When we were young we learned that pockets are useful places to store all kind of tools and treasures including but not limited to: coins, pebbles, seashells, snacks, feathers, small animals on occasion, notes, toys and other secrets. As adults, we have arguably many more items of importance that we need to keep on our person to be able to go about our daily routines. Our phones, wallets, multiple forms of identification, keys, money and crumpled receipts we’ve deemed necessary to hold onto often make it to their intended destination solely based on the carrying capacity of our pockets.
Think about it: Have you ever taken something out of your pocket and set it down only to have to double back to retrieve it? Have you ever washed a load of laundry without first checking your pockets and stumbled upon a collection of items at the bottom of the dryer? Have you experienced the excitement of retrieving a lost item or unexpected cash from the pocket of a seldom-worn pair of jeans?
As a woman and wearer of feminine garments, I am all too familiar with that sense of frustration unique to discovering that a garment I intended on wearing is not adequately pocketed. When I began to wear gender-specific clothing in early adolescence, the sartorial limitations I encountered quickly became aggravating. The clothing that I wanted to wear wasn’t serving what I considered a necessary function. Realistically, I need a minimum of two large pockets and two small pockets on a pair of pants--that’s a pocket for my phone, one for my wallet, another for my keys and an extra for loose change or trash I haven’t yet had a chance to throw away. Why, then, do so many garments in the women’s section lack the carrying capacity for the necessities?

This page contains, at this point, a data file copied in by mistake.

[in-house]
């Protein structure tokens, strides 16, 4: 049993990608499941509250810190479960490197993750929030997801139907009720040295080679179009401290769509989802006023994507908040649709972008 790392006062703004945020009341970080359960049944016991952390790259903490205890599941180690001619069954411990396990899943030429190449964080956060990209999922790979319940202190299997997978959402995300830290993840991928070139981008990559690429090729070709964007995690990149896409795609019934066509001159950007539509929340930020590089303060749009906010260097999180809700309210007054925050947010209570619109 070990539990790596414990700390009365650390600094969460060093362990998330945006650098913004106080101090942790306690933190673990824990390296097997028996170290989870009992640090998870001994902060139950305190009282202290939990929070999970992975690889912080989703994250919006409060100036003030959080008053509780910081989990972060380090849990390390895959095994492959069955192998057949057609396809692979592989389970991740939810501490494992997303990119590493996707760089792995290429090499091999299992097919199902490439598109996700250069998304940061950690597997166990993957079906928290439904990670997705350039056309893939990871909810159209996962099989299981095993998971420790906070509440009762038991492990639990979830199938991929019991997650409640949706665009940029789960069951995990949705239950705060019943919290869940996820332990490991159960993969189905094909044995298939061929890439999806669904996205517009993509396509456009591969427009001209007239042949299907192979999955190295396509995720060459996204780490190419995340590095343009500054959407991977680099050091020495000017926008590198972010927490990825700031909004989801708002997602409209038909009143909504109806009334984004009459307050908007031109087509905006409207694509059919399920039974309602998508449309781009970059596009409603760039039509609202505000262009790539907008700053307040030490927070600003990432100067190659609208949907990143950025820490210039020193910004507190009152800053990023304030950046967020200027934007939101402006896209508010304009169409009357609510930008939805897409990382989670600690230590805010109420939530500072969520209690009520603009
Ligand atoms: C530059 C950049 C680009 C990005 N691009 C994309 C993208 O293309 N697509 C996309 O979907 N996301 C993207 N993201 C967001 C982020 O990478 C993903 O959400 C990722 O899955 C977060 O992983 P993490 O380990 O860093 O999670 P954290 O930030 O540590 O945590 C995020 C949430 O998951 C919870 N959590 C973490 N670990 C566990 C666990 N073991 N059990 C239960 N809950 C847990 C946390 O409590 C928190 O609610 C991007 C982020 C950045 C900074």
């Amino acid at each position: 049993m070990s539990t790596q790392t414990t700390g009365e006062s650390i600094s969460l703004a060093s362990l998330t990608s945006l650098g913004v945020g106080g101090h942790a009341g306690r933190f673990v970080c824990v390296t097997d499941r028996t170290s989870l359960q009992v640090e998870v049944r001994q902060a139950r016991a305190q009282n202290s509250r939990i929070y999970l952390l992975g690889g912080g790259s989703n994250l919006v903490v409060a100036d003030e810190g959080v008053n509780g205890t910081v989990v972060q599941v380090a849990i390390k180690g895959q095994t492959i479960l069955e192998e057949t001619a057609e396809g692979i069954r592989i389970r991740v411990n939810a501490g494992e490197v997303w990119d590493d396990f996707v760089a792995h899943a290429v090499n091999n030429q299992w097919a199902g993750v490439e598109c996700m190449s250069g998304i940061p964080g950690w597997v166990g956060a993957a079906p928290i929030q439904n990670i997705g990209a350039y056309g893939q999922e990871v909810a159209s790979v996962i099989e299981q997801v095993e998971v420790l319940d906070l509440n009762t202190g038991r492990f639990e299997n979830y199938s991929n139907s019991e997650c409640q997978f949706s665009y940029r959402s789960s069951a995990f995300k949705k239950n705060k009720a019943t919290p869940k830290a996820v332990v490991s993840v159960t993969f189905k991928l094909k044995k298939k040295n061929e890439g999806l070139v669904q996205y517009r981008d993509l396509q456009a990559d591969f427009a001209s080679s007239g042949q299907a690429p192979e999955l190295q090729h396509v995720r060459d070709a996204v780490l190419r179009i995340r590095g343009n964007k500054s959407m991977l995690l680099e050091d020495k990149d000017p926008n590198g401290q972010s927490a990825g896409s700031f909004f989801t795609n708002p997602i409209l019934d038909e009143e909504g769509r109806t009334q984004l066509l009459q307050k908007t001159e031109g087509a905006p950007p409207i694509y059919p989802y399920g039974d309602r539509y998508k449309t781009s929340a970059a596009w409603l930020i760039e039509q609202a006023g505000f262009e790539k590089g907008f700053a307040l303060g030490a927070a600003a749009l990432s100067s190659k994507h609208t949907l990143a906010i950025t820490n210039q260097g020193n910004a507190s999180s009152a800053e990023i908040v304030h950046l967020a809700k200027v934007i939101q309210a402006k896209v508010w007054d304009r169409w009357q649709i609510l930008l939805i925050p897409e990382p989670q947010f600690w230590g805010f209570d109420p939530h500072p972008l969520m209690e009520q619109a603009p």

Is the lack of pockets on garments designed for women a feminist issue? Absolutely. I’ll admit I thought it was a stretch, too, when the question was first posed to me: we can’t even get equal pay, but I’m supposed to be up in arms about a few pockets here and there? Aren’t there bigger issues at hand? Yes, there are--and this issue feeds into them. On a macro level, the absence of pockets in womenswear is indicative of society’s propensity to mitigate the importance of the work that women and feminine-of-center people do. Clothing designed for women often isn’t produced with utility in mind, which undermines the importance of women in society and in the workforce.
In 2017, it’s safe to say that most people in general who purchase manufactured clothing generally carry the bare minimum of a wallet and a cell phone on their person at all times. Now, the expectation for women is that there will be a purse or other external storage device being utilized in addition to the clothing item in question. It is not uncommon for manufacturers to create faux pockets as design elements; these faux pockets generally are about an inch or so in depth so as not to form ridges under the fabric. This design element is meant to be a solution to the issue posed by adding functional pockets to form-fitting womenswear: because women’s garments are typically designed to be skin-tight on the wearer, any internal lining or additional fabric used to create a functional pocket will create an impression on the outside of the garment. Womenswear designers perceive the fundamental purpose of their product to be the showcasing of a woman’s natural body shape, and any bunching of pocket fabric would disrupt that. In women’s pants especially, the pocket slits will be sewn shut directly behind the opening to create the illusion of a pocket without any actual storage capacity.